Mary Jane Walter Speirs
Mary Jane Walters Speirs was born on the Isle of Jersey, England,
Dec. 1, 1850. She was the daughter of Asa Walters and Sarah
Jane Westcot. She left the Island when sixteen years of age with her parents and
three brothers. On the 26th
of June they sailed on the ship “Constitution” for the . They sailed from United States
with 457 British, Swiss and German Saints who were in charge or led by Harry H.
Cluff. They arrived in Liverpool, England Aug. 5th after which
they continued by rail to New York . Benton
During the time they were on board the ship, the Saints were called to have their prayers night and morning. At one time there was a great storm during which time all the people were shut down beneath the deck and the waves washed over the deck. This storm lasted several hours. It took six weeks to make the journey across the
One young sister was left at
because she was ill. From New York they went two
miles to the Benton and stayed there a
week so the Saints could get cleaned up and rested. Capt. John Gillispie was in charge of the
company about to leave for the West.
There were 54 wagons and oxen with about 500 immigrants, which left Platte
River August 24th. Benton
While crossing the plains it was the custom to make a corral by placing the wagons in a circle. The oxen were quartered inside the corral. During the evening the Saints would sit around the campfire and sing the songs of
and visit or perhaps dance. Some of the teamsters had instruments, which
they would play. It was here that Mary
Jane learned to dance. No one was
allowed to leave the camp. Prayers were
said morning and night. Everyone had to
be in bed by each
night. The wagons were heavily loaded
and her father was ill. She walked from Zion
to Fort Laramie .
They arrived in Salt Lake ,
Sept. 15th. On Salt Lake City Sept. 16, 1868 they went to
Tooele and lived there.
She married William H. Speirs in the Endowment House in 1873. They moved to
in 1880. Mary Jane is the mother of ten
children. Bear Lake
Following is a sample of some of the routine duties of my mother.
In our younger days, water was not obtained by turning on a tap. We got water from a nearby ditch, which came from
When this ditch was dry, we would have to go about a block away to get
water. On wash days we carried water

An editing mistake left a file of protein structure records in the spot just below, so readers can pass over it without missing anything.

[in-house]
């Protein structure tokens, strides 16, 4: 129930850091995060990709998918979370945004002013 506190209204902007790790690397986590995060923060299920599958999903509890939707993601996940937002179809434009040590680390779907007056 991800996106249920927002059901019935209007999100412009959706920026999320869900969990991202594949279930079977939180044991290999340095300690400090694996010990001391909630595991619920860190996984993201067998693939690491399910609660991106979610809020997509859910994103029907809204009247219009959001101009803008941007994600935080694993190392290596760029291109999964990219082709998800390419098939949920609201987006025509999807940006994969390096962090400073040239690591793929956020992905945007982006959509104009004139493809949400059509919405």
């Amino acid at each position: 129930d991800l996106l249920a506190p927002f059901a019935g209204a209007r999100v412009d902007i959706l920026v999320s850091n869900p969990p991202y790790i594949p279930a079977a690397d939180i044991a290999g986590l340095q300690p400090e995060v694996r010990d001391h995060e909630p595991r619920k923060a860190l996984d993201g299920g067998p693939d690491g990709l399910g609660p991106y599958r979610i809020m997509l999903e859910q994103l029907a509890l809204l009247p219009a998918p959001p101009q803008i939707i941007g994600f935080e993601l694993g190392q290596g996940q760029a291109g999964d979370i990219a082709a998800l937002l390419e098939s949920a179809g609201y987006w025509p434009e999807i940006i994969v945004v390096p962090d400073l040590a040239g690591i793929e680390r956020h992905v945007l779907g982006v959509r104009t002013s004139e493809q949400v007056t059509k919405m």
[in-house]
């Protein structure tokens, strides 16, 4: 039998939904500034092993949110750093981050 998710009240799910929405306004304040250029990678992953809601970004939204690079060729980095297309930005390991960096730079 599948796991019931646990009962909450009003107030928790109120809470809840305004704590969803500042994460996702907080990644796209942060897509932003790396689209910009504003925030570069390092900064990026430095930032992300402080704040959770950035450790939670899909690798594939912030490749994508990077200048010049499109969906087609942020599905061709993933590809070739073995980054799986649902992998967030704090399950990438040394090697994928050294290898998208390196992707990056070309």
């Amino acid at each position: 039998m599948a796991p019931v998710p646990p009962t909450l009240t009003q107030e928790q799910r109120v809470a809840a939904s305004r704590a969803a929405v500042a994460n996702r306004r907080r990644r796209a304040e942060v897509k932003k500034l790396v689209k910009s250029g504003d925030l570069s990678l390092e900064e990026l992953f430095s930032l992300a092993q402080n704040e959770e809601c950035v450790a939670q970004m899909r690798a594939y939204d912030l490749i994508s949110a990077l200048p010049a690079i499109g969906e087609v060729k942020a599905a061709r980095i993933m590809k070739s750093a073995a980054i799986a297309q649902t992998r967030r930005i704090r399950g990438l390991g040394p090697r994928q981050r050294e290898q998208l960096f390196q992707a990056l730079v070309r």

from the ditch and heated it on the stove in a wash boiler, buckets and
pans. Our stove did double duty by
cooking our meals, heating our water and keeping us warm in the winter. In the wintertime we melted snow in order to
obtain our wash water. Mother put lye in
the wash water to soften it, after which she would skim the scum from the top;
then the water was ready for the family wash. Bennington Canyon
Sometime during the busy morning, while feeding and dressing her children and stoking fires with wood that burned all too rapidly, Ma found time to sort the dirty clothes. They lay in piles on the kitchen floor and the little ones jumped and rolled on them.
All these years Ma had a washboard and tub for her washing machine. It stood in the middle of the kitchen, flanked on two sides with tubs of rinse water sitting on backless chairs. The second rinse was colored a pale azure with a few drops of Mrs. Stewart’s Bluing. Cleanest white clothes went in first—baby’s flannels, pillowcases, bath towels. Then after scrubbing the clothes on the washboard, Ma would wring the clothes out by hand and put them into the boiler with some soap and lye to bleach and sterilize by boiling. After this process the clothes were lifted with a stick and drained a few minutes, then put through the two rinses. Then they were ready to hang outside on the lines and occasionally some on the fence.
Several batches of clothes went through that water—hand towels, dish towels, long underwear, then the sheets, colored clothes that didn’t fade, next stocking and colored clothes that did fade, and finally the overalls.
Sometime during this constant activity, Ma found time to make starch and cook it into a thin paste to stiffen our dresses and shirts.
Ma loved to hang the clothes out on a bright blowy day but quite often the snow piled high and a lot of shoveling had to be done first. She would have to go in and warm her hands often and then the clothes would be frozen before the last of them were hung up. The underwear looked like beheaded stiff men. If the wind didn’t beat out the frost before we needed the garments, we brought them in and melted them enough to hang on lines over the stove to dry.
When the weather became warm the ditch water would be full of wigglies (mosquito larvae) which we had to strain out. Sometimes we kids would put a horse hair in the watering trough and wait for it to turn into a snake. I guess bacteria grew on the hair, causing it to move, but for a long time I thought we were making snakes.
Ma made the clothes for all her family. This required many, many hours of night-time sewing.
Saturday night was the night we all had a bath in the family wash tub. The youngest child would be bathed first, then the next youngest and on up to the eldest of the family. This was quite an event.
Sundays we attended Sunday School and meetings. Even Sunday was not a day of rest for Ma as it was no small task to get her family ready for church.
Ma always had good meals on time and served regularly three times a day.
Ma gave birth to and nursed and raised ten children. She never had electricity, a telephone or even a gas mantle lamp. She loved to read but had very little time to read. Her life was mostly hard work, but she got a lot of satisfaction in seeing her family clean, healthy and happy. She wouldn’t have traded her children for the best automatic washer on earth. Of that I am sure.
William A. Speirs